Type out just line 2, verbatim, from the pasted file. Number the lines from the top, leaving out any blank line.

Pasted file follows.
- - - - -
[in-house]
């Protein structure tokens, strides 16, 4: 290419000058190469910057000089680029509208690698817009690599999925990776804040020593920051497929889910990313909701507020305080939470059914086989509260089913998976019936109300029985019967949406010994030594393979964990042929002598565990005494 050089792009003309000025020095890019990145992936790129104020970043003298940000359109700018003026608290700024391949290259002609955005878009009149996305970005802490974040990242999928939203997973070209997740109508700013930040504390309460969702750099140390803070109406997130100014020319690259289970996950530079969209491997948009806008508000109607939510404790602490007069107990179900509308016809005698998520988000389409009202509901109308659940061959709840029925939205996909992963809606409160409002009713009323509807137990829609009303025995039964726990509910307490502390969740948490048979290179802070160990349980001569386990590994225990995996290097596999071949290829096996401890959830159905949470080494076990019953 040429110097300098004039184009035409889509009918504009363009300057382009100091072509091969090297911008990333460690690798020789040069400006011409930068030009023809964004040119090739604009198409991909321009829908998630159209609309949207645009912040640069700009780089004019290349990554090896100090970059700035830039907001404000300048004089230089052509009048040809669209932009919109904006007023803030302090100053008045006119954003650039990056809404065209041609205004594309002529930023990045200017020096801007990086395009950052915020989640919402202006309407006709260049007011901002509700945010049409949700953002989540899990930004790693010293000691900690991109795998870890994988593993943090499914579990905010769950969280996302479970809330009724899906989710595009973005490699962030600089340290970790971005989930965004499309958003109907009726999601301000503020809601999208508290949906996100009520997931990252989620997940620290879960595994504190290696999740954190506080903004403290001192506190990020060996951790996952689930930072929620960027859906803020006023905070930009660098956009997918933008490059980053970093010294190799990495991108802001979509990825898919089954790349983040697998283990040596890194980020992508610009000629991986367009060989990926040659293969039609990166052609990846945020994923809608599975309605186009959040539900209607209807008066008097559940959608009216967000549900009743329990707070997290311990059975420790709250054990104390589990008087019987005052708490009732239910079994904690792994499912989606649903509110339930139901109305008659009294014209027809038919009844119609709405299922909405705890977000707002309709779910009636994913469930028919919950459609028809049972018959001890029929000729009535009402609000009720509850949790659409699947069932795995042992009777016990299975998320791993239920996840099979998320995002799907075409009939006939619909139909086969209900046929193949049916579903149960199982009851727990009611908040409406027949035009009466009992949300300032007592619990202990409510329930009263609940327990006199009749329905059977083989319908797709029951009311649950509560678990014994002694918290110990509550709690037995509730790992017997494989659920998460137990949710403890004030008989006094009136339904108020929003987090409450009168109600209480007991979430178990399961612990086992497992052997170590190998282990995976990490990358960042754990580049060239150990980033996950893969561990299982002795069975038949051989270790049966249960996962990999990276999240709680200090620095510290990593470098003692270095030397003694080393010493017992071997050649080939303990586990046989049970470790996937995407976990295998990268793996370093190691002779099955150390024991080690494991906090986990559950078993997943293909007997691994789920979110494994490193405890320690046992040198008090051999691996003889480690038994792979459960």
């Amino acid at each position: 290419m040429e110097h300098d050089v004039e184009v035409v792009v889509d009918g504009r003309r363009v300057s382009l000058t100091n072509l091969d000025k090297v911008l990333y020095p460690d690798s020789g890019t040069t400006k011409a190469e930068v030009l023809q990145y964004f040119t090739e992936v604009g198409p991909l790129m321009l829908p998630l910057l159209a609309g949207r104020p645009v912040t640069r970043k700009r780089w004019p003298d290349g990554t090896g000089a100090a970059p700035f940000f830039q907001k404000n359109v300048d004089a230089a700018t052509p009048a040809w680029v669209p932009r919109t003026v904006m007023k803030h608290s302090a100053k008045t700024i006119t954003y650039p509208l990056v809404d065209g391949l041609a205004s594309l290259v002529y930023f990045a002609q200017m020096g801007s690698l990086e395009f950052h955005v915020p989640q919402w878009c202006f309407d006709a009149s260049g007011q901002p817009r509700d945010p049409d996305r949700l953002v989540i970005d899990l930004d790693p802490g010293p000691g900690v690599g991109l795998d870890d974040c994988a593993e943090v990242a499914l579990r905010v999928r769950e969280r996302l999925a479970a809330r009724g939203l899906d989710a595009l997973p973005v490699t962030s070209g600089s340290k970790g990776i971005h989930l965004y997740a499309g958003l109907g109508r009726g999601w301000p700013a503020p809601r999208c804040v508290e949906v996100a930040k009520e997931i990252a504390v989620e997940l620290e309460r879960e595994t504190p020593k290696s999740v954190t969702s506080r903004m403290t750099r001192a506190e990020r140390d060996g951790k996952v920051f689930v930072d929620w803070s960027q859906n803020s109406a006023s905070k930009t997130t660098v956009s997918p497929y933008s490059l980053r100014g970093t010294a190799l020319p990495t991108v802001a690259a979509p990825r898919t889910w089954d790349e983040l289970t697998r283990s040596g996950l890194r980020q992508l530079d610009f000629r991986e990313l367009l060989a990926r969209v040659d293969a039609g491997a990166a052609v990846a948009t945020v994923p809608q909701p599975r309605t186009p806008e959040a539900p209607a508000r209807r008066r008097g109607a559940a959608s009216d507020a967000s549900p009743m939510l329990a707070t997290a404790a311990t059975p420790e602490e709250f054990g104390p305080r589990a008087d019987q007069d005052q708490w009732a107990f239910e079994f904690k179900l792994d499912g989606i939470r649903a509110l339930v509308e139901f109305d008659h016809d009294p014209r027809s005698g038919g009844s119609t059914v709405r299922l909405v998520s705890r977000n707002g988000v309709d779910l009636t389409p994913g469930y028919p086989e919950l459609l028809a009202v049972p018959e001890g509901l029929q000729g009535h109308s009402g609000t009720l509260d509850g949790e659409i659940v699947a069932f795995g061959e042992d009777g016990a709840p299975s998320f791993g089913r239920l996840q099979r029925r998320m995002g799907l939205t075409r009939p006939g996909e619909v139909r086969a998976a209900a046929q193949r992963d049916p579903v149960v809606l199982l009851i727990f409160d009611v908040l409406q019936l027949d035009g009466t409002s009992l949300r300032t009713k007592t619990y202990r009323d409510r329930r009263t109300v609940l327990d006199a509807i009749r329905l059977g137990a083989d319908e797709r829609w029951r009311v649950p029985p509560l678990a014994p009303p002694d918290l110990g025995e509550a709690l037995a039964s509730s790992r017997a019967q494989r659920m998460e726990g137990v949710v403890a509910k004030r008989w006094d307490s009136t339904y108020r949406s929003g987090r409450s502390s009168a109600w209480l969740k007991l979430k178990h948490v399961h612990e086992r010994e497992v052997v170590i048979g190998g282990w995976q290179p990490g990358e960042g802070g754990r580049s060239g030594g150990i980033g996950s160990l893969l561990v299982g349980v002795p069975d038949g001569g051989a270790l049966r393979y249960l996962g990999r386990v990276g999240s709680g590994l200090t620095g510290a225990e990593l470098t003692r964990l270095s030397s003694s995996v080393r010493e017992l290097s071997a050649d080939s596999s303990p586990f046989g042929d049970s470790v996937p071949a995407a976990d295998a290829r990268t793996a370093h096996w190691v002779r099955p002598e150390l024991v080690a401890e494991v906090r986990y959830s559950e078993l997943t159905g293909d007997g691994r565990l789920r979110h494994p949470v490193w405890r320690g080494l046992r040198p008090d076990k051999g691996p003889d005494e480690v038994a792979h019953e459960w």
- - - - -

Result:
């Protein structure tokens, strides 16, 4: 290419000058190469910057000089680029509208690698817009690599999925990776804040020593920051497929889910990313909701507020305080939470059914086989509260089913998976019936109300029985019967949406010994030594393979964990042929002598565990005494 050089792009003309000025020095890019990145992936790129104020970043003298940000359109700018003026608290700024391949290259002609955005878009009149996305970005802490974040990242999928939203997973070209997740109508700013930040504390309460969702750099140390803070109406997130100014020319690259289970996950530079969209491997948009806008508000109607939510404790602490007069107990179900509308016809005698998520988000389409009202509901109308659940061959709840029925939205996909992963809606409160409002009713009323509807137990829609009303025995039964726990509910307490502390969740948490048979290179802070160990349980001569386990590994225990995996290097596999071949290829096996401890959830159905949470080494076990019953 040429110097300098004039184009035409889509009918504009363009300057382009100091072509091969090297911008990333460690690798020789040069400006011409930068030009023809964004040119090739604009198409991909321009829908998630159209609309949207645009912040640069700009780089004019290349990554090896100090970059700035830039907001404000300048004089230089052509009048040809669209932009919109904006007023803030302090100053008045006119954003650039990056809404065209041609205004594309002529930023990045200017020096801007990086395009950052915020989640919402202006309407006709260049007011901002509700945010049409949700953002989540899990930004790693010293000691900690991109795998870890994988593993943090499914579990905010769950969280996302479970809330009724899906989710595009973005490699962030600089340290970790971005989930965004499309958003109907009726999601301000503020809601999208508290949906996100009520997931990252989620997940620290879960595994504190290696999740954190506080903004403290001192506190990020060996951790996952689930930072929620960027859906803020006023905070930009660098956009997918933008490059980053970093010294190799990495991108802001979509990825898919089954790349983040697998283990040596890194980020992508610009000629991986367009060989990926040659293969039609990166052609990846945020994923809608599975309605186009959040539900209607209807008066008097559940959608009216967000549900009743329990707070997290311990059975420790709250054990104390589990008087019987005052708490009732239910079994904690792994499912989606649903509110339930139901109305008659009294014209027809038919009844119609709405299922909405705890977000707002309709779910009636994913469930028919919950459609028809049972018959001890029929000729009535009402609000009720509850949790659409699947069932795995042992009777016990299975998320791993239920996840099979998320995002799907075409009939006939619909139909086969209900046929193949049916579903149960199982009851727990009611908040409406027949035009009466009992949300300032007592619990202990409510329930009263609940327990006199009749329905059977083989319908797709029951009311649950509560678990014994002694918290110990509550709690037995509730790992017997494989659920998460137990949710403890004030008989006094009136339904108020929003987090409450009168109600209480007991979430178990399961612990086992497992052997170590190998282990995976990490990358960042754990580049060239150990980033996950893969561990299982002795069975038949051989270790049966249960996962990999990276999240709680200090620095510290990593470098003692270095030397003694080393010493017992071997050649080939303990586990046989049970470790996937995407976990295998990268793996370093190691002779099955150390024991080690494991906090986990559950078993997943293909007997691994789920979110494994490193405890320690046992040198008090051999691996003889480690038994792979459960």